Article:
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Writing A Killer Resume – Six Dos and Don’ts

Your resume is your first – and sometimes only – point of contact with a potential employer before an interview. Make sure it’s all it can be with these simple dos and don’ts that make yours more readable, approachable and persuasive.


Use a unique resume for each job

A programmer at Microsoft and a cook at McDonald’s don’t have the same resume, so why would you send identical documents to wildly different employers? Do your research and discover what attributes the company is looking for in a potential hire, and tailor your resume to those. Keeping facts relevant to these attributes at the top of your resume means even the most casual skim will pick them up.

Keep it short and to the point

Regardless of how talented and interesting you are, there are going to be parts of your life that simply are not relevant to the job you’re applying for. Whether you’re a level 8 violinist or a semi-elite athlete, these facts are likely not to convince the manager of a coffee shop that you’re the right person for the job. If you can fit your resume on one page without omitting crucial information, consider doing so. This means the hiring manager doesn’t have to wade through a sea of useless information to get to the most important points.

Make sure your contact details are present, correct and appropriate

It may have been cool to have an email like back when you were in high school, but it definitely doesn’t look cool to potential employers. If you have the option, take an email address including your full name. Include contact details such as phone number and – if you have one – a website, and double-check that each and every number and character is correct. More than a few hiring managers have given up on promising applicants because they were calling the wrong number. If you’re looking for a new job before leaving prior employment, make sure none of your details are connected to that employer.

Put key information in bullet points

The hiring manager at the company you’re applying for may have hundreds of resumes to crunch through; they don’t need to be wading through lengthy purple prose. Get your point across quickly with short bullet lists. These are perfect for explaining responsibilities at previous jobs, listing accolades and awards, and outlining previous experience.

Proofread your own work

Far too many job applicants have been undone by a joking sibling or roommate adding a few choice sentences to their resume. Even if you’re not being actively sabotaged, you can undo yourself with a lack of attention to detail. Make sure you’re not missing anything out or adding something that will get you in trouble. Reading your work back aloud will help you notice where you’ve made a mistake. Similarly, make sure if you’re applying via email that you’re attaching the right file. You don’t want to be mixing up your grandma’s brownie recipe and your carefully crafted resume.

Take a look at similar resumes

Finding resumes from leading figures in your industry and other people at a similar stage in their career can give you ideas about what skills need highlighting as well as different ways you can stand out.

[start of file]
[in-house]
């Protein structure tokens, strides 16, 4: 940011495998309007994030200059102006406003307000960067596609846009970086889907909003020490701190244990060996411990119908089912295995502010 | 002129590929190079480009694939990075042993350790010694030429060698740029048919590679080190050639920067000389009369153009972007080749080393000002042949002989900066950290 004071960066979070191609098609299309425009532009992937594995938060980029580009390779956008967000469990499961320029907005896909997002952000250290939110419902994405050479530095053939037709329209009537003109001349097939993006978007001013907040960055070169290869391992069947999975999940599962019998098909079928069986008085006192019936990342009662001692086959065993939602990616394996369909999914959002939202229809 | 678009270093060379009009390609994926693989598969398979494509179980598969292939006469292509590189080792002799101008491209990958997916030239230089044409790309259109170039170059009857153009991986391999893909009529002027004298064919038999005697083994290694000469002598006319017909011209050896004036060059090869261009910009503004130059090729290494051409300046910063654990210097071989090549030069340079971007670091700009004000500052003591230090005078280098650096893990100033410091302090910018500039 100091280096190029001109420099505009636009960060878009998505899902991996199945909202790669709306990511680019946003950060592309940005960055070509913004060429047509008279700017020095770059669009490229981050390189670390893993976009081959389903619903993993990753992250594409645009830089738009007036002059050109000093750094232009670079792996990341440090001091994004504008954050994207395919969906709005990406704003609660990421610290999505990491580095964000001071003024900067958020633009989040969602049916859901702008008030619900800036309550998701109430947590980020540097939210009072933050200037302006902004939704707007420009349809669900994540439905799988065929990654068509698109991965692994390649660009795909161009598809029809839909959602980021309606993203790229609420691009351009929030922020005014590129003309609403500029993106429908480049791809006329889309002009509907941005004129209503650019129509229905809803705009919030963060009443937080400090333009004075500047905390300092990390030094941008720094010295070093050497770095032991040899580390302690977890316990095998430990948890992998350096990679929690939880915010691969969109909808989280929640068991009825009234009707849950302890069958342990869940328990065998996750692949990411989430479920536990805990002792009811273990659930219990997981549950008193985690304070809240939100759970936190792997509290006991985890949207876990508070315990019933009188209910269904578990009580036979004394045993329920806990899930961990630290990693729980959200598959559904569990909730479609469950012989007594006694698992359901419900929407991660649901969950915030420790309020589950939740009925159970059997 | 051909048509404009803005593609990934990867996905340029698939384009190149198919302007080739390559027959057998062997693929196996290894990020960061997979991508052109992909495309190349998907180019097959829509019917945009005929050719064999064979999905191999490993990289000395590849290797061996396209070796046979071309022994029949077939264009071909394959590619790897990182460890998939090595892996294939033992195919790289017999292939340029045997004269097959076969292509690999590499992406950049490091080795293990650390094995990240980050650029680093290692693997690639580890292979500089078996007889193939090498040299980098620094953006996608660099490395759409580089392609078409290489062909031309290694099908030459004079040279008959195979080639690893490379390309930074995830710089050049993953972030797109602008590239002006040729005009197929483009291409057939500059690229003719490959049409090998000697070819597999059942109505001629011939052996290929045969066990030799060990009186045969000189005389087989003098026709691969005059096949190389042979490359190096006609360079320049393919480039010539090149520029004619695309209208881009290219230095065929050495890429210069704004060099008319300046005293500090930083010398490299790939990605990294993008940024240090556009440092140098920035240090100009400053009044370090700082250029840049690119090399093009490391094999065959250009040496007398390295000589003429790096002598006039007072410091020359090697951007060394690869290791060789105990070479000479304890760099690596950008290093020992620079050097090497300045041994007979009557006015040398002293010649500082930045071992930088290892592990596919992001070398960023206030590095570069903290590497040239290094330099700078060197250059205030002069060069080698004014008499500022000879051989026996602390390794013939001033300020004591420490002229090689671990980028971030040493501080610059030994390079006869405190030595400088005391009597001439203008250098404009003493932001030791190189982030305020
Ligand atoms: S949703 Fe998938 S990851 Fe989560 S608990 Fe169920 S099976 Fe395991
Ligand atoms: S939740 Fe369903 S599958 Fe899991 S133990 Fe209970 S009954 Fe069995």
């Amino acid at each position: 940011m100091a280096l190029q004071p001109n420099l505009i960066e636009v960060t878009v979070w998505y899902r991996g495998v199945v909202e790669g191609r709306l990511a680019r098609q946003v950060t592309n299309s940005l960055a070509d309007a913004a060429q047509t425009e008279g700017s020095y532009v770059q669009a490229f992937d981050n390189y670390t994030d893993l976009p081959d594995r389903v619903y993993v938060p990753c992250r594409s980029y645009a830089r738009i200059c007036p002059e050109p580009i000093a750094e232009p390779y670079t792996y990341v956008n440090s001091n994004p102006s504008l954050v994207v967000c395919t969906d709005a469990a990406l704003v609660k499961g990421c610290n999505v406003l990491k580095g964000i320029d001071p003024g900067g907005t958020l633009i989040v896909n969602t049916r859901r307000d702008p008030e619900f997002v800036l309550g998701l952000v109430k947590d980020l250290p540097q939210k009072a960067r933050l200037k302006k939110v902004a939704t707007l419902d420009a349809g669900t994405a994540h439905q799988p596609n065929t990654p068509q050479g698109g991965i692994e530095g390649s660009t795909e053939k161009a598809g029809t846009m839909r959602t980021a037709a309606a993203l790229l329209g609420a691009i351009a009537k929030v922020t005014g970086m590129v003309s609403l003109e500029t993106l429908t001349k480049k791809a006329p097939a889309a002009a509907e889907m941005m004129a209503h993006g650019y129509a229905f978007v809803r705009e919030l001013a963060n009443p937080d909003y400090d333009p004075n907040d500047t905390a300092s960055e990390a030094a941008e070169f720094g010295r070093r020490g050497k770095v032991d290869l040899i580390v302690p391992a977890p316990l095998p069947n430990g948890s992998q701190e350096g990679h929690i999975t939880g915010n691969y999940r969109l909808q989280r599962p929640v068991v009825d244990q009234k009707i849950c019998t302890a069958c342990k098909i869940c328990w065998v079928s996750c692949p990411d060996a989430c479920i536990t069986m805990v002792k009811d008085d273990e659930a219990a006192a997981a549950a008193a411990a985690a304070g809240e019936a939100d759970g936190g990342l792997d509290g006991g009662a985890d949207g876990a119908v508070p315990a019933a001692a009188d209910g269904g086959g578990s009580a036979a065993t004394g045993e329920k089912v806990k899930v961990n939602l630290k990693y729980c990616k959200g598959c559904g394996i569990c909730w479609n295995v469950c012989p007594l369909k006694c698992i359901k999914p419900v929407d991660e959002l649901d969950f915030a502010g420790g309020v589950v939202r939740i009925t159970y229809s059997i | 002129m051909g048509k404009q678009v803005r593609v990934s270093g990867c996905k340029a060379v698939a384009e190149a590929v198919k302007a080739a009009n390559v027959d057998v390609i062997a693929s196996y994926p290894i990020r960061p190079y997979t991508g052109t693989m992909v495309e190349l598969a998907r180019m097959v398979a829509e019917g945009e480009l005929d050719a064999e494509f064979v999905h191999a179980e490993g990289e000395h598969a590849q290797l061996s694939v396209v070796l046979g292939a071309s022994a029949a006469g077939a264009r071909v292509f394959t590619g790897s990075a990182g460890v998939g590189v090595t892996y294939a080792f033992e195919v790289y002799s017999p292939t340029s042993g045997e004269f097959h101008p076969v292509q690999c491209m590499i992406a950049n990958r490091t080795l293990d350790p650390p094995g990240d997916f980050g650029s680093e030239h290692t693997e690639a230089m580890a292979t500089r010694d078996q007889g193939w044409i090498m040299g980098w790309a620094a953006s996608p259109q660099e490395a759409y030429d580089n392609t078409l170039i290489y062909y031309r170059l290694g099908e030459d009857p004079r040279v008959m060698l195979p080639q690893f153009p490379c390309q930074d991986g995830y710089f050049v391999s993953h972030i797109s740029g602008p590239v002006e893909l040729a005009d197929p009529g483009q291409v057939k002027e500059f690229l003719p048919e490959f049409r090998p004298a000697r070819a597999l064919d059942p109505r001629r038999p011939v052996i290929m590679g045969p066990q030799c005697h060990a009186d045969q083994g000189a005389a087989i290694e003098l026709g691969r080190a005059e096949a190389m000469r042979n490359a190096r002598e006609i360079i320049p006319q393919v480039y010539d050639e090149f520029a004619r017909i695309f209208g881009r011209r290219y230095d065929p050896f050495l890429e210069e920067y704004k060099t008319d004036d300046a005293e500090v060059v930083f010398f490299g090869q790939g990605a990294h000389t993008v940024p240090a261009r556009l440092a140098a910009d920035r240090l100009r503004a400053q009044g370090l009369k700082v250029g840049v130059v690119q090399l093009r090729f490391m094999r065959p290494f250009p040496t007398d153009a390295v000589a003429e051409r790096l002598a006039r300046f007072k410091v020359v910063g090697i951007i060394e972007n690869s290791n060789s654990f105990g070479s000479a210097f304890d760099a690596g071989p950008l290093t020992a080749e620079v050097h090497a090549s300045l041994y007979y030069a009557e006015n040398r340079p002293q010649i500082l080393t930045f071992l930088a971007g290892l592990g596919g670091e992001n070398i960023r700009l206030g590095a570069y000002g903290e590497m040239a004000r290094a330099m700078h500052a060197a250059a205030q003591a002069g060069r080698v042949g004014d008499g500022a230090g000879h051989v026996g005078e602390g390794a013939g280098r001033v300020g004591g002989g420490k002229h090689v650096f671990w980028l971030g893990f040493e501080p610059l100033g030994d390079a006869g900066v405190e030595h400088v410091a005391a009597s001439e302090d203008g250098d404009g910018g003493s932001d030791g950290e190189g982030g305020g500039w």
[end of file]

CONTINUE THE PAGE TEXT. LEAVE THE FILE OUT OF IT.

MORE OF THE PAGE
Even if you aren’t caught out in the interview, you’re likely to be caught out later on when you’re asked to do the task you lied about. This can lose you credibility and even the job.

Put family members as references

Prospective employees are very good at telling when referees aren’t who they say they are. Unless you’re a teenager applying for their first job or got your start in the family business, it might be best to leave mum and dad off the resume. Furthermore, make sure that all contact details for referees are correct and that all referees have been informed that they might receive a call.

Leave grammar or spelling mistakes

This goes hand-in-hand with proofing your resume before hitting ‘Send’. If your grammar isn’t top-notch, maybe rely on a trusted friend to give it a once-over. Studies show that resumes with good grammar assert credibility, and conversely poor spelling and grammar gives the impression of sloppiness or low intelligence. This may mean finally learning the difference between ‘your’ and ‘you’re’, and ‘to’ and ‘too’.

Use wacky or non-standard fonts or images

Comic Sans and Papyrus both make for a resume that stands out, but at the same time they look childish and unprofessional. Unless you’re applying for a role as a designer when some flare on the resume could help the hiring manager make a decision, it’s best to stick with a basic, no-nonsense typeface such as Calibri or Cambria. The same goes for images. It can be best to leave clip art or photographic embellishments off the page as they can take the focus away from your skills.

Leave out key information

Gaps in resumes will always look suspicious. If you worked as an assistant manager at your mother’s market stall at the age of fifteen, it’s best to either include any and all information about the role or to leave it out entirely. Leaving off dates or business information can sometimes be worse than not mentioning the experience at all.

Include your age or photograph

Unless it has been specifically requested, a photograph is not an essential part of a resume. The same goes for your age. Including this information just gives your employer one more thing to judge you on before they even call you. If in doubt, leave it out.

The best thing you can do with a resume is get it out there. Every application you make is one step closer to you getting a job.



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